paper trail

Leslie Odom Jr. signs book deal; Julie Buntin on autobiographical assumptions

Julie Buntin

Actor Leslie Odom Jr., who won a Tony award last year for playing Aaron Burr in Lin Manuel-Miranda’s Hamilton, has signed a book deal with Macmillan imprint Feiwel & Friends. Failing Up: How to Rise Above, Do Better, and Never Stop Learning will be published in March 2018. Manuel-Miranda’s musical has been a reliable producer of robust book sales: Ron Chernow’s biography of Hamilton, which the show was based on, and Hamilton: The Revolution, the musical’s libretto and a behind-the-scenes look at its creation, have both spent long stretches on the best-seller list.

Montana Congressman Greg Gianforte has been fined $385 for assaulting Guardian reporter Ben Jacobs. Gianforte will also be required to complete forty hours of community service.

Parents of Sandy Hook shooting victims are criticizing Megyn Kelly’s upcoming interview on NBC with Infowars host Alex Jones, who believes that the massacre was a hoax carried out by opponents of second amendment rights. Kelly believes that the interview will help “shed a light” on Jones, whose website has been praised by Trump and now has White House press credentials. But the families, who have continually been harassed by conspiracy theorists for evidence of their loved ones’ deaths, say that Kelly and NBC should not be offering another platform for Jones to spread misinformation. “Alex and his followers have done nothing but make our lives a living hell for the last 4 1/2 years,” read a post on a memorial page for a teacher who was killed. “This incessant need for ratings at the cost of the emotional well-being of our family is disgusting and disappointing.”

The Rumpus talks to Julie Buntin about her new book, Marlena. Although the novel’s plot overlaps with Buntin’s past, she stresses that the events are fictional. “There’s this presumption of autobiography, which sometimes feels a little gendered to me, when women write in the first person—and in this case, because I have written publicly about the loss of a formative friend from adolescence,” she said. “I’ve noticed it at every turn, from my publisher to close friends from adulthood, who eye the drink in my hand a different way, having read Marlena.”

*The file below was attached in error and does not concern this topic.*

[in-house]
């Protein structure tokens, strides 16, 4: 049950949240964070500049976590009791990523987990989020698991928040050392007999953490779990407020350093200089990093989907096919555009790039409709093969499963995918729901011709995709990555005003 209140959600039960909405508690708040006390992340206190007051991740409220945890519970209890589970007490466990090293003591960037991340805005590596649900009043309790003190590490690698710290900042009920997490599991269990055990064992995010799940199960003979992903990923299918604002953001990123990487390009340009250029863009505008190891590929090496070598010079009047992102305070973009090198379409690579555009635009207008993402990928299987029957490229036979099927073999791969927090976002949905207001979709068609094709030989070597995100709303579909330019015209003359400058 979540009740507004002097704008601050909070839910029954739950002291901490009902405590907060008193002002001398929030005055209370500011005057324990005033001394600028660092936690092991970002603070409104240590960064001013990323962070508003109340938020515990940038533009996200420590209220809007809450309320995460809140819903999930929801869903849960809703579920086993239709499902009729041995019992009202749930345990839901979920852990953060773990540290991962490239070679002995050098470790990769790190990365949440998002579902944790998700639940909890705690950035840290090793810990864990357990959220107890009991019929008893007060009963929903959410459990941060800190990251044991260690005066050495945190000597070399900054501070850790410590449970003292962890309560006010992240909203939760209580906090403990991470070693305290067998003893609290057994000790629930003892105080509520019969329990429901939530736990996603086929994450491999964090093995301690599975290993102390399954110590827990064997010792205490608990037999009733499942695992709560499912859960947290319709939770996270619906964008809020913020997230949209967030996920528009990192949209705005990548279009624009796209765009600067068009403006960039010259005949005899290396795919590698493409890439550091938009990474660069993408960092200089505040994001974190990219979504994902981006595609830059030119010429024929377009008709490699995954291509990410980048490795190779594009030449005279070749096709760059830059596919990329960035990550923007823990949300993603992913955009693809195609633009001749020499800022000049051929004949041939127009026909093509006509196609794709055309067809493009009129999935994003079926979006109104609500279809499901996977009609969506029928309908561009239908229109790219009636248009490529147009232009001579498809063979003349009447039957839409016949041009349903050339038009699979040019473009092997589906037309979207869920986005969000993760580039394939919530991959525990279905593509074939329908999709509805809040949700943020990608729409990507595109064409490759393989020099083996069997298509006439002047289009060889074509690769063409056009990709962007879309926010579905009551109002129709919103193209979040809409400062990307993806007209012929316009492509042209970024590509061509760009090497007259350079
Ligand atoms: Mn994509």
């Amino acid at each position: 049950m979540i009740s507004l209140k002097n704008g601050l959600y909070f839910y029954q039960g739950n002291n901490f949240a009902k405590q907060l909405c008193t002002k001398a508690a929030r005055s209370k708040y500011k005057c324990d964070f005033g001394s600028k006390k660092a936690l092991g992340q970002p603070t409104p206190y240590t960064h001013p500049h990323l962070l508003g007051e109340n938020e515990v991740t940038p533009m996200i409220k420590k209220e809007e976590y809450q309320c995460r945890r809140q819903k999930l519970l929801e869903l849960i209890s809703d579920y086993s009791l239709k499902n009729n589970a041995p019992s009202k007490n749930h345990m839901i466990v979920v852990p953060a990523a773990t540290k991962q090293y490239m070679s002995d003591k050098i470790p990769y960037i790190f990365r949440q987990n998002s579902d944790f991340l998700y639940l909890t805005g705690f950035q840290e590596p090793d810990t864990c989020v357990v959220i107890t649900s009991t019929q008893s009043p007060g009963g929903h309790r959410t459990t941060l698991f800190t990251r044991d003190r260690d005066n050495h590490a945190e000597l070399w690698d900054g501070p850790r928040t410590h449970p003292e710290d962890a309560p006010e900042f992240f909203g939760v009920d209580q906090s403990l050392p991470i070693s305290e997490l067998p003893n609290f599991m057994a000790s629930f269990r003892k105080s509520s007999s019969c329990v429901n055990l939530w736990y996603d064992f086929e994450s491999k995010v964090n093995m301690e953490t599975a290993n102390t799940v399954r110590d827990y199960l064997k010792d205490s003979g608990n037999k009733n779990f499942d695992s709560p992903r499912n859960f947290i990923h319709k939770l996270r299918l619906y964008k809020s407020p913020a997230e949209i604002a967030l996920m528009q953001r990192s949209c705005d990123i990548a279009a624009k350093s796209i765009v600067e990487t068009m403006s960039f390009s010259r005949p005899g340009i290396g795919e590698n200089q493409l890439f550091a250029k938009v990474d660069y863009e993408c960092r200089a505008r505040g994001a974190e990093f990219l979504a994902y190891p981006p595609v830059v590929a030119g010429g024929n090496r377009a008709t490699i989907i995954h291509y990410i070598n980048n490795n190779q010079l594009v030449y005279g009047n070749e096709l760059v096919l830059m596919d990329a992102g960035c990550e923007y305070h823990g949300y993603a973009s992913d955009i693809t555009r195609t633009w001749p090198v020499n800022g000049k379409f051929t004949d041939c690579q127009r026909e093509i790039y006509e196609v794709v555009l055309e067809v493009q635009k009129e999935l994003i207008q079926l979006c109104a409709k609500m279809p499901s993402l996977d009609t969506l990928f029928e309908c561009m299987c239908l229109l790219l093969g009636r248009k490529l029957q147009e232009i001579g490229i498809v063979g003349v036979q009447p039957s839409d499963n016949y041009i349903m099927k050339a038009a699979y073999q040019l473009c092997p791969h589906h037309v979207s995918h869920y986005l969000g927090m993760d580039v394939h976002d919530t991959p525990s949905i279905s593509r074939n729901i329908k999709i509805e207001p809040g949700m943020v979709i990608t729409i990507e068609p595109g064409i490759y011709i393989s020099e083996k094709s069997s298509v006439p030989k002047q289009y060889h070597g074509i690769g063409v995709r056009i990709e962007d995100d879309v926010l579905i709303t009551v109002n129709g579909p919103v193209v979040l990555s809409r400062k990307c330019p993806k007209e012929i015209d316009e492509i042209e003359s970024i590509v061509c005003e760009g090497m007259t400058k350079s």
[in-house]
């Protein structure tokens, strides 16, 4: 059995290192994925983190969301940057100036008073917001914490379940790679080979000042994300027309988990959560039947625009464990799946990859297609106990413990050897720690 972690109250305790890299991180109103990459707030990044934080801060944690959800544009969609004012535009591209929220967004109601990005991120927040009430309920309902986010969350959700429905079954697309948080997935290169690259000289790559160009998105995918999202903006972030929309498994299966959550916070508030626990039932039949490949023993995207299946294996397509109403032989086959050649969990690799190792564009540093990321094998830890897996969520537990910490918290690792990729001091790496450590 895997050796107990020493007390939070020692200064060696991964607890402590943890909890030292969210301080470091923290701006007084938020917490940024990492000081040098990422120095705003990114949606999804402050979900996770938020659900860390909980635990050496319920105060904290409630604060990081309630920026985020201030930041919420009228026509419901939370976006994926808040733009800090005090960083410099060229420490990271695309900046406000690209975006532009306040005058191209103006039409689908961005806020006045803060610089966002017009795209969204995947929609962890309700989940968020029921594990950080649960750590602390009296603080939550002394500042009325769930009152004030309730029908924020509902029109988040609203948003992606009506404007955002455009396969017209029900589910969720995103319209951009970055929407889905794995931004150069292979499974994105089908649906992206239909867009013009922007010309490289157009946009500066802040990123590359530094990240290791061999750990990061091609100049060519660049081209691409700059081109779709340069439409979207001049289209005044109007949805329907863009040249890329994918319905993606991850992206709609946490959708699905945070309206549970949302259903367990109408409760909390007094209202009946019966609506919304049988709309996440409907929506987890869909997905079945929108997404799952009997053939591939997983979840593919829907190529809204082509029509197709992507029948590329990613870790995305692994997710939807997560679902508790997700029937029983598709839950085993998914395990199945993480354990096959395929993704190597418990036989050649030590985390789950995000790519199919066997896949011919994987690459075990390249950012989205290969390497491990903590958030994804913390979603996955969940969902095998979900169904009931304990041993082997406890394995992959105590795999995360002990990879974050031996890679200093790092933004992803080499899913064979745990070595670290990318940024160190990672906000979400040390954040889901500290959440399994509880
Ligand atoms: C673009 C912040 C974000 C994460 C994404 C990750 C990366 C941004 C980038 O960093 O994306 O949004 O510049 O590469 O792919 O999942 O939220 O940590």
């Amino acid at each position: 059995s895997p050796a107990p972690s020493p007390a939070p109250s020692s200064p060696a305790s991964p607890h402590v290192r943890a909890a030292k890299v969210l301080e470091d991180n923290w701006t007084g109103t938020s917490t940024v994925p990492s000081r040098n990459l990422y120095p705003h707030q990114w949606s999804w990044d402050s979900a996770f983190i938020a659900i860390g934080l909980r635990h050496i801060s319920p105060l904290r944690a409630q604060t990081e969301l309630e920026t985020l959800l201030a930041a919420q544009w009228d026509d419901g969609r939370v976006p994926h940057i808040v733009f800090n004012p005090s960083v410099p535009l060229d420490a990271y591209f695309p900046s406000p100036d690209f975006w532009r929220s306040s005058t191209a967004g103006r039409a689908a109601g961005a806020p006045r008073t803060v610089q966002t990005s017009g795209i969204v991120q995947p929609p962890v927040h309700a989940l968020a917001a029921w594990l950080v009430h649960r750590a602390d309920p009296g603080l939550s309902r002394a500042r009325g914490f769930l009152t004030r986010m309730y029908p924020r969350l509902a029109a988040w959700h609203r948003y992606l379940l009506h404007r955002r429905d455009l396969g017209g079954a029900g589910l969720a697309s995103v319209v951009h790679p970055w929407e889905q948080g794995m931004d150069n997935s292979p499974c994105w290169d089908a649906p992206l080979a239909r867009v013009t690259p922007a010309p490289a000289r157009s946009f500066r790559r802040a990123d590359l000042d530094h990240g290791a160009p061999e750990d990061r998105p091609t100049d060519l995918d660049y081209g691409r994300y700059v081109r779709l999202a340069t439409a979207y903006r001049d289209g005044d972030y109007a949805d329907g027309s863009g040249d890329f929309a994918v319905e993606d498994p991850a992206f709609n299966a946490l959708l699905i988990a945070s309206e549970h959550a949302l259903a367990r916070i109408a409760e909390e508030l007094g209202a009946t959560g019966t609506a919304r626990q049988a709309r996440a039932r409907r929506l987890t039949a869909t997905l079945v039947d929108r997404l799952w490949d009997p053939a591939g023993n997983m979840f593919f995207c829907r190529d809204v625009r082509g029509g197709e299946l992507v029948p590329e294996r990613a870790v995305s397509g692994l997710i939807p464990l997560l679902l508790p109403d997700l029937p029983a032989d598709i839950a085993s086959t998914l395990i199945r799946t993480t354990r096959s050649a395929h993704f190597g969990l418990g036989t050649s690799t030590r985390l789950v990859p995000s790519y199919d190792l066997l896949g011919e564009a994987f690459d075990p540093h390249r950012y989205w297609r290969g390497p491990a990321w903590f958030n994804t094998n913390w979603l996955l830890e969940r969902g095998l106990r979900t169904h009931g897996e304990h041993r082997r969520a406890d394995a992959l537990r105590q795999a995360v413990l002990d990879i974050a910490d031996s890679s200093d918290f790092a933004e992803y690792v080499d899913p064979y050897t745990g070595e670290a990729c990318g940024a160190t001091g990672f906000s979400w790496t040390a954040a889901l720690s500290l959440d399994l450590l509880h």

At Pacific Standard, Ted Scheinman explains why Delta and Bank of America should have waited before dropping their funding for the Public Theater’s production of Julius Caesar. Scheinman notes that the authenticity of the outrage over the play can be measured by “how many of these same malcontents were displeased by Ted Nugent's repeated death threats against President Barack Obama, or how many of them denounced the 2012 New York production of Julius Caesar where Caesar is portrayed as a stylish black politician in the Obama mold. (Spoiler: They stabbed the Obama figure many times onstage.)” Scheinman also wonders what hope other cultural products have if Shakespeare can be discarded so quickly. “The same people howling about the decline of Western civilization are the ones hastening it,” he writes, “and their greatest strength is that they are impervious to real irony.”